Oct 6, 2015

The 40 Years of Comics Project - Day 224: Alien Worlds #7, April 1984


A slight error in yesterday's post: this issue, number seven, is the last one under Pacific Comics. Numbers eight and nine are from Eclipse.

Thus far, Bruce Jones has unequivocally been the guiding creative force behind Alien Worlds. As of this issue, though, noted science fiction author William F. Nolan (Logan's Run) is brought on board. Considering the fact that the title passes over to Eclipse in the next issue, following Pacific Comics' dissolution, perhaps the move to get Nolan in was one geared toward making the title seem desirable to whomever was going to take over publication. Though that's the pessimistic view. Comics have a long history of attracting writers from other media, and this could simply be a case of a fan wanting to branch out into comics.

Though this does bring up something that's always bothered me. The cover of this comic prominently features Nolan's name, though none of the previous comics have featured Jones's. When Kevin Smith was secured by Marvel to write Daredevil, it was giant news. China Mieville getting a "New 52" title - also big news. Neil Gaiman's triumphant return to comics with 1602, huge. I'm trying to imagine a moment where the same thing would happen in reverse. Grant Morrison's done video game and film treatments, but these were not hailed as huge coups for either industry. Fans have been crying out for Steven Moffat to get Morrison or Moore to do a Doctor Who episode, but it hasn't happened yet. Comics like to advertise when people from outside the industry decide to write or draw a comic. In some ways it's a way of celebrating the attraction of the medium, but I sometimes think it's also a way of saying "Hey! Look at us! We're a valid medium after all, because these people have deigned to write for us." In this particular issue, Jones's story "Ride the Blue Bus" is head and shoulders above Nolan's story, which reads like a golden age M. Night Shyamalan film. It's good, but not nearly as moving as the tragic little tale Jones and George Perez weave to finish off this issue.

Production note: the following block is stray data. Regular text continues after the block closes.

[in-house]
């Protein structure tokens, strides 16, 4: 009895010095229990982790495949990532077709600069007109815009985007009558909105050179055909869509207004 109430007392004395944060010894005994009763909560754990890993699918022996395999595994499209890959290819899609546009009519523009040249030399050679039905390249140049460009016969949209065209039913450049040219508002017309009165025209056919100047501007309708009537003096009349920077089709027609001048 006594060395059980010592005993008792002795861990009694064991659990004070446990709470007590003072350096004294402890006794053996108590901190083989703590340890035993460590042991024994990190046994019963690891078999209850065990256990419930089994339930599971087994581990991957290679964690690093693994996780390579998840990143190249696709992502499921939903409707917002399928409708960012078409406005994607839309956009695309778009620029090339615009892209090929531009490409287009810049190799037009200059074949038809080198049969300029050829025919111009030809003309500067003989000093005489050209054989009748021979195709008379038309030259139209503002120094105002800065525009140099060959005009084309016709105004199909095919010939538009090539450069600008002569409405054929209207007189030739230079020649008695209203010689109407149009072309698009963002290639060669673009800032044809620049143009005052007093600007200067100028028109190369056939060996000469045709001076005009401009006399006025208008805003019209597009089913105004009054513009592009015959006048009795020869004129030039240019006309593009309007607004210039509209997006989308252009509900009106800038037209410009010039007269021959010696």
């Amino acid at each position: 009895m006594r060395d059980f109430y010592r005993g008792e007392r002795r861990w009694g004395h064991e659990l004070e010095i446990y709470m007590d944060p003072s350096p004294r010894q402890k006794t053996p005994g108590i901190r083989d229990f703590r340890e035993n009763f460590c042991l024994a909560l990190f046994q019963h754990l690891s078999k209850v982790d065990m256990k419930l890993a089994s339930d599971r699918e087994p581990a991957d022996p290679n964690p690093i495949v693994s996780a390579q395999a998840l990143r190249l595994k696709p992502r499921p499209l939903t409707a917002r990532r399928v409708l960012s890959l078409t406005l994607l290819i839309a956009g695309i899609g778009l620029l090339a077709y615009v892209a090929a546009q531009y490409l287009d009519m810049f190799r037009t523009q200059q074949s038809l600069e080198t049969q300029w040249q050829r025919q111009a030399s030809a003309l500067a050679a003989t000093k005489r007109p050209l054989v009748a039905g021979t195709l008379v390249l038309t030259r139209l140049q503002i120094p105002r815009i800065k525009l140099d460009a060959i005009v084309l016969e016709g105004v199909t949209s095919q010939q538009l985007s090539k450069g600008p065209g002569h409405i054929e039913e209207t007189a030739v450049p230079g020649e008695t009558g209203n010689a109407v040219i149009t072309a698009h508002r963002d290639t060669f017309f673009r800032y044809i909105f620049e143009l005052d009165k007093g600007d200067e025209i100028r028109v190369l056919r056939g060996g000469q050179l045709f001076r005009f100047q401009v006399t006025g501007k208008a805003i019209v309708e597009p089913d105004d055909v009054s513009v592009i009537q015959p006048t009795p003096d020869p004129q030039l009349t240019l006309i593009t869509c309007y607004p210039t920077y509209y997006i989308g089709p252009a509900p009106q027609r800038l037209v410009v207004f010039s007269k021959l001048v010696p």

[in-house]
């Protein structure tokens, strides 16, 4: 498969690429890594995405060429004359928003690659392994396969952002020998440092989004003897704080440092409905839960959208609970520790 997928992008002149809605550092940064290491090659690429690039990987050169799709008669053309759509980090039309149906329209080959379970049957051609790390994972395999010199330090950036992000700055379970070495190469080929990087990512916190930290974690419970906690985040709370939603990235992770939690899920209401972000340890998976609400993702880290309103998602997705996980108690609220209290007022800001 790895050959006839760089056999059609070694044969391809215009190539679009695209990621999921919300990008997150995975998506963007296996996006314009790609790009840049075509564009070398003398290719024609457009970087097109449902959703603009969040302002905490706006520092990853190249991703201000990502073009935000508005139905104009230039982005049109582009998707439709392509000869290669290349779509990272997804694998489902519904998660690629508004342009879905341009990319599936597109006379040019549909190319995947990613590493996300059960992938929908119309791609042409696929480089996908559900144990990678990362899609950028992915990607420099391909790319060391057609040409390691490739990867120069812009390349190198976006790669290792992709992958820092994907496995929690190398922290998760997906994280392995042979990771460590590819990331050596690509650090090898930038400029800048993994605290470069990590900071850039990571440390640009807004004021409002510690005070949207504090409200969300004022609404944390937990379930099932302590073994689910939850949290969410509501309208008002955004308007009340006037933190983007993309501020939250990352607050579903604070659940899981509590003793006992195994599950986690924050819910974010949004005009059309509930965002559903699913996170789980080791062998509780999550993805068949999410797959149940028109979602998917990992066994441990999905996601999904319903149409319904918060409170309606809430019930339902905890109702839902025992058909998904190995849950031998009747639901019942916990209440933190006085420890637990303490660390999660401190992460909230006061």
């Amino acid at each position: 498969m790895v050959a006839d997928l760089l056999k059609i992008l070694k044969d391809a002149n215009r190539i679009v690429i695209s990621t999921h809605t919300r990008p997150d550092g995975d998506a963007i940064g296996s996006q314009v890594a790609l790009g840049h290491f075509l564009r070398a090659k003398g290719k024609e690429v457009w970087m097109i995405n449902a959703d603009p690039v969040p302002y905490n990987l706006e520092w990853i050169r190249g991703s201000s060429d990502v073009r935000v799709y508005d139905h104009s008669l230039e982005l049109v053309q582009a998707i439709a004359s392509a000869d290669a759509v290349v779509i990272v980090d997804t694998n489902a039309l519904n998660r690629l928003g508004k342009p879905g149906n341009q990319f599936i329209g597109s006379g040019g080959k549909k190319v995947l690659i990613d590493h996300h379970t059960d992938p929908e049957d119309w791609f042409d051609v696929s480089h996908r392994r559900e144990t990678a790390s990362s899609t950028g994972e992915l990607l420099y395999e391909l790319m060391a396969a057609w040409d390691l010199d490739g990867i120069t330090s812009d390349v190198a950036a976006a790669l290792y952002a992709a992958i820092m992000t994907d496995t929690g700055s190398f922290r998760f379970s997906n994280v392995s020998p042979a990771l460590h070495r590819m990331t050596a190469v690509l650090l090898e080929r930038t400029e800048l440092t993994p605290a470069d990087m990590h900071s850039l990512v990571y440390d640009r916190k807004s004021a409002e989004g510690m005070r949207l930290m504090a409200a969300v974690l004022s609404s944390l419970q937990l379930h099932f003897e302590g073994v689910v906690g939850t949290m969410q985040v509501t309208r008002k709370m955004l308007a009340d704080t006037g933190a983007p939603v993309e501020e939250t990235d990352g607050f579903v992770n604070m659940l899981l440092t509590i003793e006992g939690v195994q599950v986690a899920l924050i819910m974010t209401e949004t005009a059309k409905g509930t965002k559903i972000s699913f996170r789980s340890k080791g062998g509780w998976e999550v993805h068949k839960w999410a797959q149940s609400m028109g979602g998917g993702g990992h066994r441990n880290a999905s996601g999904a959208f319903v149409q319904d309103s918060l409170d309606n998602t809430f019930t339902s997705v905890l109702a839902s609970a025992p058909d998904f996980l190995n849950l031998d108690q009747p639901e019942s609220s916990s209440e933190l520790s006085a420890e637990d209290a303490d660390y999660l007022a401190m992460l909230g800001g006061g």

I know this comic came out in the eighties, and comics weren't nearly as well-thought of as they are now, but it still irks me when publishers feel the need to trumpet the fact that someone outside of the comics world has come to write or draw something. Comics creators account for some of my favourite writers and artists of all time, and I think that some of these creators deserve the same sorts of accolades that any creator in any other industry receives, critically and popularly. How is it that Alan Moore and Eddie Campbell's From Hell is not considered a postmodern literary masterwork?

Well, because it's a comic book.

Had not meant to rant this morning. Probably a reaction to the ridiculous amount of work I have to get done today, so I'd better get on with it. Not sure what's on for tomorrow. I have one more issue of Alien Worlds, but I reviewed it almost 200 days ago. It's here if you'd like to check it out. I've also got a prestige-format special of the series, but I might save that for the much-delayed Weekly Graphic Novel (fell by the wayside due to school pressures, I'm afraid). So it'll be something new. See you tomorrow!

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